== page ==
When Roscoe Jones, a one-time trumpet prodigy, loses his finger, he loses more than his ability to play. Instead of becoming a musician, he becomes the superintendent of the Chicago apartment building where he has lived since birth. Very soon, his life is no longer his own; he fades into the background, plumbing and fixing and toiling for the tenants populating the 11 stories above him. Although they hardly notice him as anything but a working part of the building, he develops a sometimes uncomfortable intimacy with the details of their complicated lives.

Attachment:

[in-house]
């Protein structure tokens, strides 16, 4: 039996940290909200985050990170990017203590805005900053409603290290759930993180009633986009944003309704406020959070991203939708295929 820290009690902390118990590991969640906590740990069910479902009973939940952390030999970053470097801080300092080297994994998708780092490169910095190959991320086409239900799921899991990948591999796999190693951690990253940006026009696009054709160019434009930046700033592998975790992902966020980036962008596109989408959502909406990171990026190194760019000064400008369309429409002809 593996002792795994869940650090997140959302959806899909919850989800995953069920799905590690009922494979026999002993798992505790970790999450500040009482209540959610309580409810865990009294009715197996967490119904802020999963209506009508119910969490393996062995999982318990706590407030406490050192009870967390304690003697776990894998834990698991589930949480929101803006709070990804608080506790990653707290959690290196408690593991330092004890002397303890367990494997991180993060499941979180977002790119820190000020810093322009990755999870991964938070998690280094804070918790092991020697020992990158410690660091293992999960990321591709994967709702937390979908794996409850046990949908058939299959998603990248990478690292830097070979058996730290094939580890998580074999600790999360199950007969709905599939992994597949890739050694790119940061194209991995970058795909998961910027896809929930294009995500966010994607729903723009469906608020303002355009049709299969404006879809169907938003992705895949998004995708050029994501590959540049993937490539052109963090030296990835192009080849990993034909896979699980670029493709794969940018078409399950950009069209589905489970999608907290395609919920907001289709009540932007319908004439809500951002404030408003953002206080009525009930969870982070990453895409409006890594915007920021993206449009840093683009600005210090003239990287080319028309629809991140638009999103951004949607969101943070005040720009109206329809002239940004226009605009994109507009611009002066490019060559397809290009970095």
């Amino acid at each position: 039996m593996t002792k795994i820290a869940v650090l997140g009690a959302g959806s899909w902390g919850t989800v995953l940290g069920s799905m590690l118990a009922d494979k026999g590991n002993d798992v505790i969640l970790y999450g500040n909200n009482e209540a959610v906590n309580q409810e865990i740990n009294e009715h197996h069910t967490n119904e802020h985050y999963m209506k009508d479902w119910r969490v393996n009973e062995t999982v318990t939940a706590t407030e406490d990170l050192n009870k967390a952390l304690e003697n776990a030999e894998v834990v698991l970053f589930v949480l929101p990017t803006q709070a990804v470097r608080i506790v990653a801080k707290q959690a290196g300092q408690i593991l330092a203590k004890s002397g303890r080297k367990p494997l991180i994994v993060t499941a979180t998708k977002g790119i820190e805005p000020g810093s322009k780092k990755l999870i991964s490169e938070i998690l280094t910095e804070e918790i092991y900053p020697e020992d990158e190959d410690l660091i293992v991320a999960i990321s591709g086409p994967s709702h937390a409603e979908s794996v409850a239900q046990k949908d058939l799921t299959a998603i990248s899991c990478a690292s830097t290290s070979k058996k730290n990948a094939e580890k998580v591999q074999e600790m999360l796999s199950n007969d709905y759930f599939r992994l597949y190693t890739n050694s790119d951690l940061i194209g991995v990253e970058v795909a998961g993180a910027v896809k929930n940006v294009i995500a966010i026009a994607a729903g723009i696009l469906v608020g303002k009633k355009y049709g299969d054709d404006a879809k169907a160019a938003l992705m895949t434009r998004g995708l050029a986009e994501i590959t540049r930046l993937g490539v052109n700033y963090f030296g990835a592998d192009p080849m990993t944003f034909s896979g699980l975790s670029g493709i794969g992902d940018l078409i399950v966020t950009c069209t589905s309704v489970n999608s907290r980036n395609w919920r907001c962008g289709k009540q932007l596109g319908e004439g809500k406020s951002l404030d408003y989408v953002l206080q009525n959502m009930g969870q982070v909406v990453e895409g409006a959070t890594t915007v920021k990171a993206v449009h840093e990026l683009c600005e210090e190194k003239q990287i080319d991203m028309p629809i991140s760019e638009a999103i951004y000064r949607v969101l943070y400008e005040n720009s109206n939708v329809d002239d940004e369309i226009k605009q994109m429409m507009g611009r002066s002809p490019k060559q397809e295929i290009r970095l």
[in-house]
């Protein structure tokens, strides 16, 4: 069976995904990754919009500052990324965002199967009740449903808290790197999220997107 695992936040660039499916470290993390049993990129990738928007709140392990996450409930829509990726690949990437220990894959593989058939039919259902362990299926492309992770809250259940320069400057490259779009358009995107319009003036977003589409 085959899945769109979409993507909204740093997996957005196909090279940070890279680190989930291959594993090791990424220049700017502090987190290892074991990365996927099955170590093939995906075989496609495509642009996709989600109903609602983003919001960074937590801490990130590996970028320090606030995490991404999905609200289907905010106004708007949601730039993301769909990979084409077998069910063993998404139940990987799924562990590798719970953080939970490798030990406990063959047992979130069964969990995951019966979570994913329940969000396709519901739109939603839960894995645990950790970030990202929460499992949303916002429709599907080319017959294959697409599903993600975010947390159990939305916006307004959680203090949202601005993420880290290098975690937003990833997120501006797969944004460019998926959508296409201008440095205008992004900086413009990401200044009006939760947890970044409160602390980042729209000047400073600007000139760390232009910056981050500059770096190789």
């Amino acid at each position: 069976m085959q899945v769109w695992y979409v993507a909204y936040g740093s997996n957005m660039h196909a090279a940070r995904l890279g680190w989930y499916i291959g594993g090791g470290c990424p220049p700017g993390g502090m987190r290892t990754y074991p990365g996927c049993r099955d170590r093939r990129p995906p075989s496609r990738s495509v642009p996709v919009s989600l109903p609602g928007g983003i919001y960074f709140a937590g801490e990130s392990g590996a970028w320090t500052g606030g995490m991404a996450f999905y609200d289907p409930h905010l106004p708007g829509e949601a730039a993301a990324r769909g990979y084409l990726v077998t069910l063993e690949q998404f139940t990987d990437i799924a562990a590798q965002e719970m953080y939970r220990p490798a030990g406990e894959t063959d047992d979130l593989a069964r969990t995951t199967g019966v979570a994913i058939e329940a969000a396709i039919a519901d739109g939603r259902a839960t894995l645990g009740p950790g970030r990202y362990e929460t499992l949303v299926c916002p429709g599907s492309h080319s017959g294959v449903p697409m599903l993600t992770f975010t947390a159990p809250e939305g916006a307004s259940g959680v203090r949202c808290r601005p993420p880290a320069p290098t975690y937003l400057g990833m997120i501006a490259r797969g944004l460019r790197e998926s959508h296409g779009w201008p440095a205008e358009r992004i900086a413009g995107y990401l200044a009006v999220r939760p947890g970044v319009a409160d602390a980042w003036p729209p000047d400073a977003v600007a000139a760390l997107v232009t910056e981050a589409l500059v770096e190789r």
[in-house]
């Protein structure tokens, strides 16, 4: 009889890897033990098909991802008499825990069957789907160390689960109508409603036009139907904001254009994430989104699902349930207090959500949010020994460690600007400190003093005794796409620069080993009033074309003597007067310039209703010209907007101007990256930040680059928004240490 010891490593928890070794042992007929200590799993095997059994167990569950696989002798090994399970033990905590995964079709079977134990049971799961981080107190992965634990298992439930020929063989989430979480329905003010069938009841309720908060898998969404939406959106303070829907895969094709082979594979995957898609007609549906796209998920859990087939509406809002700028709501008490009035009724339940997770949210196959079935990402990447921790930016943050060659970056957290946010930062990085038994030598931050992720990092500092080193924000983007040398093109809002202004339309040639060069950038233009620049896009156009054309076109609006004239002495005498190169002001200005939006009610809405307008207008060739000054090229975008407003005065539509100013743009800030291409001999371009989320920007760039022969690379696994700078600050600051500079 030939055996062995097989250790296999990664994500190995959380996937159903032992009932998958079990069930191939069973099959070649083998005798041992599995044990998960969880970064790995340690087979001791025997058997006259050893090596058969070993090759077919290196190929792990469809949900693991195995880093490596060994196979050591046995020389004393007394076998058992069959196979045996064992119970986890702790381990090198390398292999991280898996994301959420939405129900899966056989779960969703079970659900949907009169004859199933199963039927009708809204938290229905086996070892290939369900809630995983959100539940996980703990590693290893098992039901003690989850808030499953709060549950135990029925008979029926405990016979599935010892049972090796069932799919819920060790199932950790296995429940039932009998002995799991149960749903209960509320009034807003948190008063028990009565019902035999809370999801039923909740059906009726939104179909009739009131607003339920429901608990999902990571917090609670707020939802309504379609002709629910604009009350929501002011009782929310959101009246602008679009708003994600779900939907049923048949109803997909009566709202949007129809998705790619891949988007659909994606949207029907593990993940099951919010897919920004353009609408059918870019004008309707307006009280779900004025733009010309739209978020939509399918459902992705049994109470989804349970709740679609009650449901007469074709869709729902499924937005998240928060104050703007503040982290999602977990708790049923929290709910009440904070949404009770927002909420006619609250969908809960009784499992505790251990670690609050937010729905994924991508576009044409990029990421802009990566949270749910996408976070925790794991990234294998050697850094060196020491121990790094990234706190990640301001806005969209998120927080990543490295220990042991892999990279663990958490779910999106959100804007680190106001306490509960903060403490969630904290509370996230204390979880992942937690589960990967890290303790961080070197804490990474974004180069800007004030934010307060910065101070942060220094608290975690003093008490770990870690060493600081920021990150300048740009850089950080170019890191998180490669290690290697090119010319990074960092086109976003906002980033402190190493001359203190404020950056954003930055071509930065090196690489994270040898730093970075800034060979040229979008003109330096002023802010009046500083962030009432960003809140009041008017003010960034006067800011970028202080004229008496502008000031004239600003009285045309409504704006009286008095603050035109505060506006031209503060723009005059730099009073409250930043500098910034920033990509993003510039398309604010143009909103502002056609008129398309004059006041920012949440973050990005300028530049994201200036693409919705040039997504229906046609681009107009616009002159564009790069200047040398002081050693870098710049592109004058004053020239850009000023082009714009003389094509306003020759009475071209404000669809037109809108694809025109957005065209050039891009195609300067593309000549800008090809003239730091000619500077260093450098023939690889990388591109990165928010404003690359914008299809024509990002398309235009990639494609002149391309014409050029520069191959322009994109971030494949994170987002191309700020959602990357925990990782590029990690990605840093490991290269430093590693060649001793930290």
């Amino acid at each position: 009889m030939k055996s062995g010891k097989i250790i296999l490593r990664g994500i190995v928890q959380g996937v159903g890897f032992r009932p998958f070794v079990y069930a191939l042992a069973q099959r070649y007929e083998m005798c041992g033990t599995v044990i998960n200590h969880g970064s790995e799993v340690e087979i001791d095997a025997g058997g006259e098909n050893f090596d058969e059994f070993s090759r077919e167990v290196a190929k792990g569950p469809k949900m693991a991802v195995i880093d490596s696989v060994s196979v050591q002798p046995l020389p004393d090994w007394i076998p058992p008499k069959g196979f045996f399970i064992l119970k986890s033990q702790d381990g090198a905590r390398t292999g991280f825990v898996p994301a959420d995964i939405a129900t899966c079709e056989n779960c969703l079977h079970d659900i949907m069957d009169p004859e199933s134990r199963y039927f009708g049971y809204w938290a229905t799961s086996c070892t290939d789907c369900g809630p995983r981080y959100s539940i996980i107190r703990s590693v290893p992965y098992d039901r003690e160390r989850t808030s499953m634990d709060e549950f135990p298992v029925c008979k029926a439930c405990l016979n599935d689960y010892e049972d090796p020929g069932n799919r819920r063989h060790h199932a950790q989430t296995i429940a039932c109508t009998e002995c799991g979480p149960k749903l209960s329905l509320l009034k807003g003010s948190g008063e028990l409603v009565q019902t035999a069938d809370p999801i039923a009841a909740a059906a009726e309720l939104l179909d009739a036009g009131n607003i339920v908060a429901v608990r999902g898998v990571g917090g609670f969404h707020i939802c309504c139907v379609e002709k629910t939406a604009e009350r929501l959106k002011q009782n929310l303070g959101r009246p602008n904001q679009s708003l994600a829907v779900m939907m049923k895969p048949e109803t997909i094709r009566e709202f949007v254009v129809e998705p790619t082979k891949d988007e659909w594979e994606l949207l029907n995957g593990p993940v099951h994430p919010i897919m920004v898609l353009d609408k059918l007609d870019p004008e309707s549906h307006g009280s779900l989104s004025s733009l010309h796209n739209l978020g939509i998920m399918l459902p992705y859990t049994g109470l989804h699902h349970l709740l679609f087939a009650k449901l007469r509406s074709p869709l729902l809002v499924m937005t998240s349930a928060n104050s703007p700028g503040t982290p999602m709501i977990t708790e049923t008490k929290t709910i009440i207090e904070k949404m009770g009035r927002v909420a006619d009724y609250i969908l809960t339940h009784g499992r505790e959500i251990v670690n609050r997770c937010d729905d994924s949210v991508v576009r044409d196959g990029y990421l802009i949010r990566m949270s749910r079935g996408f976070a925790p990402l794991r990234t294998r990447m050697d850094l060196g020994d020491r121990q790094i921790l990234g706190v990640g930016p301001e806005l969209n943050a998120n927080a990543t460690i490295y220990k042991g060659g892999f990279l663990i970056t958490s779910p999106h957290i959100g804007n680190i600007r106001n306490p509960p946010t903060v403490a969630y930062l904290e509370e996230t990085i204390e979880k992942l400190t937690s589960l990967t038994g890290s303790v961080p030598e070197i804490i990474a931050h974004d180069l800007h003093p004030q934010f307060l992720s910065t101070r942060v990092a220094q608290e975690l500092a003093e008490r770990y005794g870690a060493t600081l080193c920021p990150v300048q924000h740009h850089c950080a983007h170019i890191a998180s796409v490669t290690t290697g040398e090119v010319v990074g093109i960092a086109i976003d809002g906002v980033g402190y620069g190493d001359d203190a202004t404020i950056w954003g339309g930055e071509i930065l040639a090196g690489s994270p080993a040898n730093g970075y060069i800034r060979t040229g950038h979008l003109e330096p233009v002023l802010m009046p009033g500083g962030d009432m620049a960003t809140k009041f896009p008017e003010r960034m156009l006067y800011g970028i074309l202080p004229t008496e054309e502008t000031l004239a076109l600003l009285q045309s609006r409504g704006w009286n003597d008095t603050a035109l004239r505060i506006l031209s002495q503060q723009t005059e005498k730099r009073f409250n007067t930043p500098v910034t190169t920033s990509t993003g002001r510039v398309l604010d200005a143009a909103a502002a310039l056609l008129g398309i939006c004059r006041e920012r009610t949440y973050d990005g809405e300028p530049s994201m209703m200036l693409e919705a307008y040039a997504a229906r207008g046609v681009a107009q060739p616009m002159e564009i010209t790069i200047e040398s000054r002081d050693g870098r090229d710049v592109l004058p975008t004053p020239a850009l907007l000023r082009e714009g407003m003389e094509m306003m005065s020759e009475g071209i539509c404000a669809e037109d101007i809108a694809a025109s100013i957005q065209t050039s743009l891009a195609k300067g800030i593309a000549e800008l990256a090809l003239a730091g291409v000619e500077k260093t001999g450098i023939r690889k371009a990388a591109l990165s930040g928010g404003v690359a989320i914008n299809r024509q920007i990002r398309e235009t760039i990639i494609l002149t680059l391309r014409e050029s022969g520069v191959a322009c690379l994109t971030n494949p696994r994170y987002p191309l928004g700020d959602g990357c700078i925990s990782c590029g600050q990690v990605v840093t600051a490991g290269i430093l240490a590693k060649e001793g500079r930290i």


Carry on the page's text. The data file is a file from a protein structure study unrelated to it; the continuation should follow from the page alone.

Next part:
Every night, in the privacy of his basement quarters, alone with his secret longings, he plays his trumpet. That is until the evening he climbs to the roof to play in public for the first time in 50 years - and the course of his life is irrevocably changed.
For some, losses may turn, unexpectedly, to gain. For Roscoe, the relationships he forms with the tenants - two, in particular - justify the amputation of his finger and the forfeiture of his dreams. This is a story about sacrifice and service, longing and love - and the abiding hopefulness of the human heart that connects us all.